Written by Joydeep Sen.
The stock market has been in a secular uptrend since March 2020. Some investors are concerned about a possible correction, and are questioning the right approach, from the perspective of partial profit booking or a simple defensive approach. AMCs’ balanced benefit funds are receiving booming inflows from investors, who are reluctant to take on higher equity risks at this point.
Your portfolio consists of different asset classes like equity, debt, gold, etc. The allocation ratio to different investment assets is determined according to the risk profile, time horizon, investment objectives, risk profile of the asset class, etc. Apart from these aspects, the allocation ratio acts as a powerful tool from a different perspective.
When you rebalance your portfolio and go back to the allocation ratio you initially set, you are making purchases in a bear market and locking in profits in a bull market. This is a system that pays to book partial profit at higher ratings and induces purchases at lower ratings.
Illustration and action point
As an illustration, the investor follows an allocation ratio of 60:40, 60% in equity and 40% in fixed income. In the January-March 2020 stock market correction phase, the equity allocation could have been materially lower than 60% (after correction) and debt increased to over 40% (due to the equity and debt receivables correction ). If he had rebalanced in March 2020, he would have bought that much stock to restore the balance. This would lead to low-priced purchases.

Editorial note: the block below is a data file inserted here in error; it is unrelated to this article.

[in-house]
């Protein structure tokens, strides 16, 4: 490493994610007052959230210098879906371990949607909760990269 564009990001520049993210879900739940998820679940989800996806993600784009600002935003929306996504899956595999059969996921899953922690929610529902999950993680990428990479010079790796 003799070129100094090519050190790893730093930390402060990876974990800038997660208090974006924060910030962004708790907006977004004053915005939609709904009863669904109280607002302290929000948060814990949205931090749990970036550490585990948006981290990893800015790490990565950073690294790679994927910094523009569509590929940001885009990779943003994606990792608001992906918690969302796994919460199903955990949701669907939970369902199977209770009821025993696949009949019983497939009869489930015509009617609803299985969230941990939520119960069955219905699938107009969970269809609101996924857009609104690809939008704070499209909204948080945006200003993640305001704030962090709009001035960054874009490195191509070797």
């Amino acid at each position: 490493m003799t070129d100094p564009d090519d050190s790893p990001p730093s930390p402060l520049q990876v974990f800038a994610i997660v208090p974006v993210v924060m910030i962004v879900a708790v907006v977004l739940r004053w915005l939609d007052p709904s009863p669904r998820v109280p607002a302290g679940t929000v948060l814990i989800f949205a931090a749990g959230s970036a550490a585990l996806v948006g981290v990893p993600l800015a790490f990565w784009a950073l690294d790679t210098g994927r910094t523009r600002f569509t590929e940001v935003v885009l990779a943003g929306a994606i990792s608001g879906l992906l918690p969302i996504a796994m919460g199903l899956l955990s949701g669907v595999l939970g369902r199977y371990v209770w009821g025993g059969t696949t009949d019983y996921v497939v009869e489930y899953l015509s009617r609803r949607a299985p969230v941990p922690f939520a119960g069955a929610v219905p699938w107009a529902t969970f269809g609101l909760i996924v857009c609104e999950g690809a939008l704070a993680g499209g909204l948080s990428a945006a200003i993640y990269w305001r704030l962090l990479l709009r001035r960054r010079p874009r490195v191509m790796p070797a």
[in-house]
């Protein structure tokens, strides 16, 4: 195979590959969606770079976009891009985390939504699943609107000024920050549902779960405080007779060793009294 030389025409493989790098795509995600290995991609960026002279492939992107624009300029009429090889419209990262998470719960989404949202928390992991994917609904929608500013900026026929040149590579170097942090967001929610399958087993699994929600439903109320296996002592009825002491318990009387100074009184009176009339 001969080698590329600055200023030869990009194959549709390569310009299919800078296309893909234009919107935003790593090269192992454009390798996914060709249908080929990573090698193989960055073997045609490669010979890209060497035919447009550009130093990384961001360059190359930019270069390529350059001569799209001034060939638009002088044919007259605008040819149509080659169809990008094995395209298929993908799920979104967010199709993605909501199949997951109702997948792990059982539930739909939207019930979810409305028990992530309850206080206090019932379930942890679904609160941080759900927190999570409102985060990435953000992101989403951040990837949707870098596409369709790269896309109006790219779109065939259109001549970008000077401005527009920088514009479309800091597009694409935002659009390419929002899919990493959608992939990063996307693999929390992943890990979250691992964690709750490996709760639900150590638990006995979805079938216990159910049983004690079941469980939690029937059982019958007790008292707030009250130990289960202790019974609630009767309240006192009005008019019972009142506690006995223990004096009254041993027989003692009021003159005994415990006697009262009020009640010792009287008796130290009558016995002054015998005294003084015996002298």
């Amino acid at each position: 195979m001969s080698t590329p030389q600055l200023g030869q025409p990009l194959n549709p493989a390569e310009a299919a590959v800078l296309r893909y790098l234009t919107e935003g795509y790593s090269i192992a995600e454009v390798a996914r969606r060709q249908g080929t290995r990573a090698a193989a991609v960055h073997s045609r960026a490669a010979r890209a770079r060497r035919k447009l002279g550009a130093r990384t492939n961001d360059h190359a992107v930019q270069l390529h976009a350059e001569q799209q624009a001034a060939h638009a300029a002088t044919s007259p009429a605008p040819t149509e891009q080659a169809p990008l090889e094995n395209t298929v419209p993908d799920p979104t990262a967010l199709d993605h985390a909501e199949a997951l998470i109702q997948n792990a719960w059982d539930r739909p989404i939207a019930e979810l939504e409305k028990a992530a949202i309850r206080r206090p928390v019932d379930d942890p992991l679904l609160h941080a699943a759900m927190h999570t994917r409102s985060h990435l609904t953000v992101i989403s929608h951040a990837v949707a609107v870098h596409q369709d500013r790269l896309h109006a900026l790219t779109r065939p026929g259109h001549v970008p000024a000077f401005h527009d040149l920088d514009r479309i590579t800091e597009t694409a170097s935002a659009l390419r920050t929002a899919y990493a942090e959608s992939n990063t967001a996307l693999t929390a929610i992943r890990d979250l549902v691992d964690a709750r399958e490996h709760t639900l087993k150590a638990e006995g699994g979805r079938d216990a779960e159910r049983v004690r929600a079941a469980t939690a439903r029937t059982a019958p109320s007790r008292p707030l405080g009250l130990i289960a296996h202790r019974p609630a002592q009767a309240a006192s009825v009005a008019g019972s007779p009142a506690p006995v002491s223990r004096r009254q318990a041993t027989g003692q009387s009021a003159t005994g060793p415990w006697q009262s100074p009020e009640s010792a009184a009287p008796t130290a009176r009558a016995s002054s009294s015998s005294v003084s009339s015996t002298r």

Cut to the current context. After rising over the past year and a half, if the allotment was decided in a ratio of 60:40, the equity component would be above 60%. Whether the correction occurs or not, if you restore the balance, you will book a partial profit. You cannot control the market, but by controlling your portfolio’s asset allocation, you will have some control over the potential fluctuations in your portfolio.
Rebalancing faces a psychological hurdle: partially switching from a high yield route (eg this gives me a 15% return over the long run) to a lower yield route (eg the debt expectation is only 6% now). On the flip side, when the market is at its lowest, one tends to hold out (it will get cheaper after a few days, I’ll buy then). This is where you should separate your emotions from your financial investments.
The rationale for doing this is to not run after the path of the highest return investment, as returns from different categories vary each year, in every market cycle. The rationale is that your portfolio should give you the optimal score, adjusted for volatility. This means that your journey should be relatively smooth. Attempting to predict the level of markets is futile; What is under your control is the portfolio you create to fit your goals.
The 60:40 ratio mentioned above is for illustration only; The longer your horizon, the higher the equity allocation can be – provided you don’t have to worry about potholes down the road, i.e. volatility. The point in time at which you should rebalance cannot be determined; When there is a steady or upward trend and the ratio has deviated significantly from your intentions, it is time to do so.
The writer is a corporate coach and author